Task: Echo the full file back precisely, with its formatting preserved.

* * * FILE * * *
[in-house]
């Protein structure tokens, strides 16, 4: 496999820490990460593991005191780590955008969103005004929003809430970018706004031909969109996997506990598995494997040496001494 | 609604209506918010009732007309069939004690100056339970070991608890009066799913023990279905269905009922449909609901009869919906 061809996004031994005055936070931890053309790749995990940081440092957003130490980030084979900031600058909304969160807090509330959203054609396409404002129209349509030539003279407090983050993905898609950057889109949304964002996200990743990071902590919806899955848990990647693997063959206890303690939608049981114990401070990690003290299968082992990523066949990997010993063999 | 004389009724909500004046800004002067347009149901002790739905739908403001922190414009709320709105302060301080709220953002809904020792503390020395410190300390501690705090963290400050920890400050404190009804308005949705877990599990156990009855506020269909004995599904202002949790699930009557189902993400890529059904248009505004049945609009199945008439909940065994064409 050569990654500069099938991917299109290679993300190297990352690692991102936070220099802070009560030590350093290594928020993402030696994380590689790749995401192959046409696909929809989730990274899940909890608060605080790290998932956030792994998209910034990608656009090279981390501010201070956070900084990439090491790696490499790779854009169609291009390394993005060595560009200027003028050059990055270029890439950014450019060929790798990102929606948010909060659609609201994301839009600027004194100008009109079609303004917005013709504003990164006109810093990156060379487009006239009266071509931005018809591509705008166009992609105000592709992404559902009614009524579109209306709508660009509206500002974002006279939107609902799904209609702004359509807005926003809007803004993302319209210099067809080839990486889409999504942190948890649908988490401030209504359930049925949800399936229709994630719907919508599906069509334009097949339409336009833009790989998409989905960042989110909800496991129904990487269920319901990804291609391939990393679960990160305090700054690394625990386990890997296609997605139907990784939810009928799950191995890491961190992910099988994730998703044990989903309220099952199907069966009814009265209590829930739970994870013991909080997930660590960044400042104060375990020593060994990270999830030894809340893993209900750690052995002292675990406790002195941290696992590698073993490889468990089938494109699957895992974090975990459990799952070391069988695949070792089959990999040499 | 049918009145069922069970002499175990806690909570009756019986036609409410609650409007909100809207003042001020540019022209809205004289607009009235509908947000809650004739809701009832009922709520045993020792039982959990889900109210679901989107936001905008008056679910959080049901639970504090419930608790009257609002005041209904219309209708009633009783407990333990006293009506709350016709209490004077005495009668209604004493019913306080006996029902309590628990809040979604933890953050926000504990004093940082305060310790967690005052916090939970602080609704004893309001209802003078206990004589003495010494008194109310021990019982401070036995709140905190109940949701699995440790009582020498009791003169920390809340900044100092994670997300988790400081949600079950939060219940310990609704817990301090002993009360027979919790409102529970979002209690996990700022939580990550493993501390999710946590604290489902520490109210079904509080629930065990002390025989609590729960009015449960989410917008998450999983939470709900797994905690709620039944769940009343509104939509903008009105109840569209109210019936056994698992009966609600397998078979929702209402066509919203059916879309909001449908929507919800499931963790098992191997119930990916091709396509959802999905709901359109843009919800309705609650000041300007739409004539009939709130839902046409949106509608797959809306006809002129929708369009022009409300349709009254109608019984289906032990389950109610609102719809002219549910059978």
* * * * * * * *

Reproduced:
[in-house]
């Protein structure tokens, strides 16, 4: 496999820490990460593991005191780590955008969103005004929003809430970018706004031909969109996997506990598995494997040496001494 | 609604209506918010009732007309069939004690100056339970070991608890009066799913023990279905269905009922449909609901009869919906 061809996004031994005055936070931890053309790749995990940081440092957003130490980030084979900031600058909304969160807090509330959203054609396409404002129209349509030539003279407090983050993905898609950057889109949304964002996200990743990071902590919806899955848990990647693997063959206890303690939608049981114990401070990690003290299968082992990523066949990997010993063999 | 004389009724909500004046800004002067347009149901002790739905739908403001922190414009709320709105302060301080709220953002809904020792503390020395410190300390501690705090963290400050920890400050404190009804308005949705877990599990156990009855506020269909004995599904202002949790699930009557189902993400890529059904248009505004049945609009199945008439909940065994064409 050569990654500069099938991917299109290679993300190297990352690692991102936070220099802070009560030590350093290594928020993402030696994380590689790749995401192959046409696909929809989730990274899940909890608060605080790290998932956030792994998209910034990608656009090279981390501010201070956070900084990439090491790696490499790779854009169609291009390394993005060595560009200027003028050059990055270029890439950014450019060929790798990102929606948010909060659609609201994301839009600027004194100008009109079609303004917005013709504003990164006109810093990156060379487009006239009266071509931005018809591509705008166009992609105000592709992404559902009614009524579109209306709508660009509206500002974002006279939107609902799904209609702004359509807005926003809007803004993302319209210099067809080839990486889409999504942190948890649908988490401030209504359930049925949800399936229709994630719907919508599906069509334009097949339409336009833009790989998409989905960042989110909800496991129904990487269920319901990804291609391939990393679960990160305090700054690394625990386990890997296609997605139907990784939810009928799950191995890491961190992910099988994730998703044990989903309220099952199907069966009814009265209590829930739970994870013991909080997930660590960044400042104060375990020593060994990270999830030894809340893993209900750690052995002292675990406790002195941290696992590698073993490889468990089938494109699957895992974090975990459990799952070391069988695949070792089959990999040499 | 049918009145069922069970002499175990806690909570009756019986036609409410609650409007909100809207003042001020540019022209809205004289607009009235509908947000809650004739809701009832009922709520045993020792039982959990889900109210679901989107936001905008008056679910959080049901639970504090419930608790009257609002005041209904219309209708009633009783407990333990006293009506709350016709209490004077005495009668209604004493019913306080006996029902309590628990809040979604933890953050926000504990004093940082305060310790967690005052916090939970602080609704004893309001209802003078206990004589003495010494008194109310021990019982401070036995709140905190109940949701699995440790009582020498009791003169920390809340900044100092994670997300988790400081949600079950939060219940310990609704817990301090002993009360027979919790409102529970979002209690996990700022939580990550493993501390999710946590604290489902520490109210079904509080629930065990002390025989609590729960009015449960989410917008998450999983939470709900797994905690709620039944769940009343509104939509903008009105109840569209109210019936056994698992009966609600397998078979929702209402066509919203059916879309909001449908929507919800499931963790098992191997119930990916091709396509959802999905709901359109843009919800309705609650000041300007739409004539009939709130839902046409949106509608797959809306006809002129929708369009022009409300349709009254109608019984289906032990389950109610609102719809002219549910059978």